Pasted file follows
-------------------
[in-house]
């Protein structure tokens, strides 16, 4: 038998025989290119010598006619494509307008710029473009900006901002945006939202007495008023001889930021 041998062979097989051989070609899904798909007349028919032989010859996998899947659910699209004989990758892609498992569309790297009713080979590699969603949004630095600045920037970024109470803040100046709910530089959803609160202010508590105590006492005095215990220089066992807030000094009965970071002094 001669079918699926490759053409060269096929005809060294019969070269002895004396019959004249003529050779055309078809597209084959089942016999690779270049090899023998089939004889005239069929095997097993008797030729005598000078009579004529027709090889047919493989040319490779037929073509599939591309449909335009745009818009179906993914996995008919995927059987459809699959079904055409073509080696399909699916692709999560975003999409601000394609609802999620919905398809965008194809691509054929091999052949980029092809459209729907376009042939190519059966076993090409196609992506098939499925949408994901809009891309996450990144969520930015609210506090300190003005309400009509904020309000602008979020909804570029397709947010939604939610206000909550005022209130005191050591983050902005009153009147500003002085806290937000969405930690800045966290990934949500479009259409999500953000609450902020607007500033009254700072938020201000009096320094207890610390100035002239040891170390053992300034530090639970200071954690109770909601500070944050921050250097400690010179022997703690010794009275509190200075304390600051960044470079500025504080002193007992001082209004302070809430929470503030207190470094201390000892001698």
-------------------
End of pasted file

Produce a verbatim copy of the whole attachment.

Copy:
[in-house]
């Protein structure tokens, strides 16, 4: 038998025989290119010598006619494509307008710029473009900006901002945006939202007495008023001889930021 041998062979097989051989070609899904798909007349028919032989010859996998899947659910699209004989990758892609498992569309790297009713080979590699969603949004630095600045920037970024109470803040100046709910530089959803609160202010508590105590006492005095215990220089066992807030000094009965970071002094 001669079918699926490759053409060269096929005809060294019969070269002895004396019959004249003529050779055309078809597209084959089942016999690779270049090899023998089939004889005239069929095997097993008797030729005598000078009579004529027709090889047919493989040319490779037929073509599939591309449909335009745009818009179906993914996995008919995927059987459809699959079904055409073509080696399909699916692709999560975003999409601000394609609802999620919905398809965008194809691509054929091999052949980029092809459209729907376009042939190519059966076993090409196609992506098939499925949408994901809009891309996450990144969520930015609210506090300190003005309400009509904020309000602008979020909804570029397709947010939604939610206000909550005022209130005191050591983050902005009153009147500003002085806290937000969405930690800045966290990934949500479009259409999500953000609450902020607007500033009254700072938020201000009096320094207890610390100035002239040891170390053992300034530090639970200071954690109770909601500070944050921050250097400690010179022997703690010794009275509190200075304390600051960044470079500025504080002193007992001082209004302070809430929470503030207190470094201390000892001698």